I buried my childhood self in the field, dropped my garments
under a wooden pallet, underwear stained with blood. Forgive
God his violence, like a child. Waves crash in the hidden cove
of the Black Sea, hapless like that, doomed, outcast from the grove,
all the apple trees cut down in wave upon wave of terror. After
Odessa, cursed with a single shot on the steps of Potemkin sprawled
on the asphalt, looking up at what? mouth opened in an “O” painted
black, cracked spectacles dangling from our ears mercury pooling
under the back of all our heads. During the ceasefire I called your name.
I can’t explain why and anyways, isn’t that a question a child asks right
on the cusp of loss? Next memorizing the names of guns and tanks, year,
make, and model. On the front line we ate bread stained with cuttlefish ink,
and I couldn’t wait to tell you how it faintly faintly smelled like the sea.
Instruction Manual Baltic
I’ll hamstring you
cut your tendons
(these are the things I know)
sensory flight instruments of insects
whirring in the summer heat
above the scythed fields
Her eyes, hepatic-dark
orchids with their barbed hooks
Rain in its orneriness
child’s play of war
smell of oil tar from the furnaces
drifts through the forests.
little teeth of pinion,
gears of language
spinning in your mouth
pink root Nux vomica
I’ve got all the curses
all the healing balms
deep cry of a wild animal is her call
Oh the arrogance of endings
And the men who try to write them
Here is the Saaremaa yellow rattle
in wet meadows and spring fens
rare, very rare and it hides itself in nature
a soldier’s helmet half-buried
in the peat and saphrage,
It’s painted red star brilliant
as mercury in the mud
This island, providence of women
and a thousand overlooked creatures
pen this psalter open your book to me
I will open my book to you
Iftar (with the Stooges) Sarajevo
Light of the lamps on the red geraniums, we leaned
from the balcony into the night above the grass alley
below, faint lines under the street lamps of old graves
where the dead were first buried, the only place safe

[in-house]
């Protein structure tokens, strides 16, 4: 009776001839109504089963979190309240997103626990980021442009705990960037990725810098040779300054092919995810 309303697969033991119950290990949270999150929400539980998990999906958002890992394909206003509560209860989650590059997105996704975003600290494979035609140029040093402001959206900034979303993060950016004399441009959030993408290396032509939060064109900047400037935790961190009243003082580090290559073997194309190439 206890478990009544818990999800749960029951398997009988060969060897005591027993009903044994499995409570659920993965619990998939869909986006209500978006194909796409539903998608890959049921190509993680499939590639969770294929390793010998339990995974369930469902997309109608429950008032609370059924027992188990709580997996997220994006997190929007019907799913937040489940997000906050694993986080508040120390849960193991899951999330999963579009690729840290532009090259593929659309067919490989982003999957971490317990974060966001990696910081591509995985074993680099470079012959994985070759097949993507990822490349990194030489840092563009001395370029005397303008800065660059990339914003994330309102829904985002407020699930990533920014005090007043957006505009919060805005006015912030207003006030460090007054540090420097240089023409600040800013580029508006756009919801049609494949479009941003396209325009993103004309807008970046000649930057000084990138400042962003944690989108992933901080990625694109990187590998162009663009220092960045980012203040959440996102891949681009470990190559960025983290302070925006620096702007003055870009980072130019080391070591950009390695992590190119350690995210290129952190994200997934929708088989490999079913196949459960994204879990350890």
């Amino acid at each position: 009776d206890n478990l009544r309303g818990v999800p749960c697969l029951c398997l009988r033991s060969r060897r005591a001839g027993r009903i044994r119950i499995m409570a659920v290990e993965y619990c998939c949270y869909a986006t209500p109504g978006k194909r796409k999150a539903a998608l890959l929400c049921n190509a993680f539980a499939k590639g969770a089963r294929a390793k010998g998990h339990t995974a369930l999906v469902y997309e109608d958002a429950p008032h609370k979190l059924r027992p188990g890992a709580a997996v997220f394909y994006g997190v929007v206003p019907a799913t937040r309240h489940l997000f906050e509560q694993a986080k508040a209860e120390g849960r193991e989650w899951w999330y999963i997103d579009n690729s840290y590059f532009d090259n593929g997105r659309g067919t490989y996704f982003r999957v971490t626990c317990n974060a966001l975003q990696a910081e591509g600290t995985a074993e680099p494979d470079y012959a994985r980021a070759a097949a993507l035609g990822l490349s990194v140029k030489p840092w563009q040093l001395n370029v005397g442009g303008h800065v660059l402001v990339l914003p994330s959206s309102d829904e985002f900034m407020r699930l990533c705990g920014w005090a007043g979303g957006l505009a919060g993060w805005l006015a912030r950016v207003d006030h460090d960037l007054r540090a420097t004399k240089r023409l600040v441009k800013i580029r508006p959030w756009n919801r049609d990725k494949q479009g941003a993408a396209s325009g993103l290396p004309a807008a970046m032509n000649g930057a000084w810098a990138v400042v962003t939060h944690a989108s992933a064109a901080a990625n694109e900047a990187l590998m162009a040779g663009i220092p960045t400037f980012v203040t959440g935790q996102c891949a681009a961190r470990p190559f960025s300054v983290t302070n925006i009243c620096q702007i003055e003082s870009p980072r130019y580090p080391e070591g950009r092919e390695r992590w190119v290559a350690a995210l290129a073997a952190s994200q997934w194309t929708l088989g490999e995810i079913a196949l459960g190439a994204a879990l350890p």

from snipers in this neighborhood on the front lines.
Five years since the war’s end and iftar again, bullet
holes in the door and down the hall. Never fill them.
Rain fell over our hair, into the garden at peace, a peace
Both ordinary and miraculous even now… The canon
blast still made me leap and Goran laughed, War is over,
Heather! Long live the war! It was iftar
and we could hear singing from the next building,
scarred with shrapnel the tenants vowed never to erase.
What is that song? You asked and I couldn’t remember
or who it was singing: your pretty face is going to hell
because five years after the war, neither one of us
could remember things well, even things we knew by heart.
Maybe if you asked me now after so much history
I would speak the truth out loud, in an instant of reckoning,
like Man in Instant Death! by Capa! After all, history
reveals the truth of ourselves in action, doesn’t it? I swear
I would shout the answers to every question from the rooftops.
But I’m wrong. That was not the correct name of the photograph
in question. It was The Falling Soldier and some say it was staged.
Also, the man shot was the enemy, so hardly worth the pathos.
I don’t understand anything at all, even after all this time.
I still lap doglike at the viscera of what lies between us, shell
blasts like bear claws where the water pools in the sidewalk,
It’s not prayers I say so much as Tell me the truth. I cannot conceive
of a harder fast than you. All I want is to eat.
In the First Hour of the War We Didn’t Believe it was a War
Caesura of breath when she saw him slumped
over the circuitry of downed power lines,
water pooling around his mouth.
Reboant, resounding, reverberation of the armies
gathering over the hill. Trying to find the etymology
Of God’s name something seems out of joints.
Pain clusters in around my heart,
like a throbbing in the eardrum after the soldier’s first shout.
Sequins of the dead in the clouds.
Heather Derr-Smith is the author of four books, Each End of the World (Main Street Rag Press, 2005), The Bride Minaret (University of Akron Press, 2008), Tongue Screw (Spark Wheel Press, 2016) and Thrust (Persea Books, 2017). Her fifth book, Outskirts is forthcoming from University of Akron Press. She is the founder and director of Cuvaj se/Take Care, a nonprofit supporting writers in conflict and post-conflict recovery zones.
Joe Lugara began creating digital paintings in the 2010s, debuting in a 2018 solo exhibition at the Noyes Museum of Art in his home state of New Jersey. Lugara’s work has been featured in several publications (multiple in ACM: “Inkling, Sketch, Tattoo, Scar,” “Two Places,” and Two Poems by Donald Stang) and has appeared in more than forty exhibitions in museums and galleries in the New York metropolitan area, including the New Jersey State Museum and 80 Washington Square East Galleries at NYU.